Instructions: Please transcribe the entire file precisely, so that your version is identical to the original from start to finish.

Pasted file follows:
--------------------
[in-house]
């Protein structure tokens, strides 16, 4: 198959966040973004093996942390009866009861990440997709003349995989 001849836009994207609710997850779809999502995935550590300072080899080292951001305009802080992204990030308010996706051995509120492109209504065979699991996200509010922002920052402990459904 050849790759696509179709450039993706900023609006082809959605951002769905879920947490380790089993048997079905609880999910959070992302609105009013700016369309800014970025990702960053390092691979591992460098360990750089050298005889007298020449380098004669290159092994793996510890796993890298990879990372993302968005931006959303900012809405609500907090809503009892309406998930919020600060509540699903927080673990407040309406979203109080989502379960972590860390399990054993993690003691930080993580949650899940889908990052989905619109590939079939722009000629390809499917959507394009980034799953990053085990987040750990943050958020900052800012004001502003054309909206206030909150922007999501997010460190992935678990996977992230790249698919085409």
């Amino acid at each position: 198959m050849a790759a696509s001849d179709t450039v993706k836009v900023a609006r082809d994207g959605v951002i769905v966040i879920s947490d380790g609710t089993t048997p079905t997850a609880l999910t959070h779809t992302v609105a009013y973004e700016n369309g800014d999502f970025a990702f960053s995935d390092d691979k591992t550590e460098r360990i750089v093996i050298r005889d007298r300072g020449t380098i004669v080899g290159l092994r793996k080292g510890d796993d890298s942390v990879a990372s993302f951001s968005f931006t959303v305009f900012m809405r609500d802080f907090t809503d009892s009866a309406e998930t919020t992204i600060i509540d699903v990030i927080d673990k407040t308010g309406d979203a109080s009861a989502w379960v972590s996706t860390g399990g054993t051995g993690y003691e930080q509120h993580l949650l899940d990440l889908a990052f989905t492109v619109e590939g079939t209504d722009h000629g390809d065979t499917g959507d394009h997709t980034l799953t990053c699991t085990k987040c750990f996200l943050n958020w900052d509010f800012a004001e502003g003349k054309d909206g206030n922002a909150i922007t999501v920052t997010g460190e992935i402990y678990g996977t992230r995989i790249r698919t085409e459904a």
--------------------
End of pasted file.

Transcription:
[in-house]
């Protein structure tokens, strides 16, 4: 198959966040973004093996942390009866009861990440997709003349995989 001849836009994207609710997850779809999502995935550590300072080899080292951001305009802080992204990030308010996706051995509120492109209504065979699991996200509010922002920052402990459904 050849790759696509179709450039993706900023609006082809959605951002769905879920947490380790089993048997079905609880999910959070992302609105009013700016369309800014970025990702960053390092691979591992460098360990750089050298005889007298020449380098004669290159092994793996510890796993890298990879990372993302968005931006959303900012809405609500907090809503009892309406998930919020600060509540699903927080673990407040309406979203109080989502379960972590860390399990054993993690003691930080993580949650899940889908990052989905619109590939079939722009000629390809499917959507394009980034799953990053085990987040750990943050958020900052800012004001502003054309909206206030909150922007999501997010460190992935678990996977992230790249698919085409």
């Amino acid at each position: 198959m050849a790759a696509s001849d179709t450039v993706k836009v900023a609006r082809d994207g959605v951002i769905v966040i879920s947490d380790g609710t089993t048997p079905t997850a609880l999910t959070h779809t992302v609105a009013y973004e700016n369309g800014d999502f970025a990702f960053s995935d390092d691979k591992t550590e460098r360990i750089v093996i050298r005889d007298r300072g020449t380098i004669v080899g290159l092994r793996k080292g510890d796993d890298s942390v990879a990372s993302f951001s968005f931006t959303v305009f900012m809405r609500d802080f907090t809503d009892s009866a309406e998930t919020t992204i600060i509540d699903v990030i927080d673990k407040t308010g309406d979203a109080s009861a989502w379960v972590s996706t860390g399990g054993t051995g993690y003691e930080q509120h993580l949650l899940d990440l889908a990052f989905t492109v619109e590939g079939t209504d722009h000629g390809d065979t499917g959507d394009h997709t980034l799953t990053c699991t085990k987040c750990f996200l943050n958020w900052d509010f800012a004001e502003g003349k054309d909206g206030n922002a909150i922007t999501v920052t997010g460190e992935i402990y678990g996977t992230r995989i790249r698919t085409e459904a």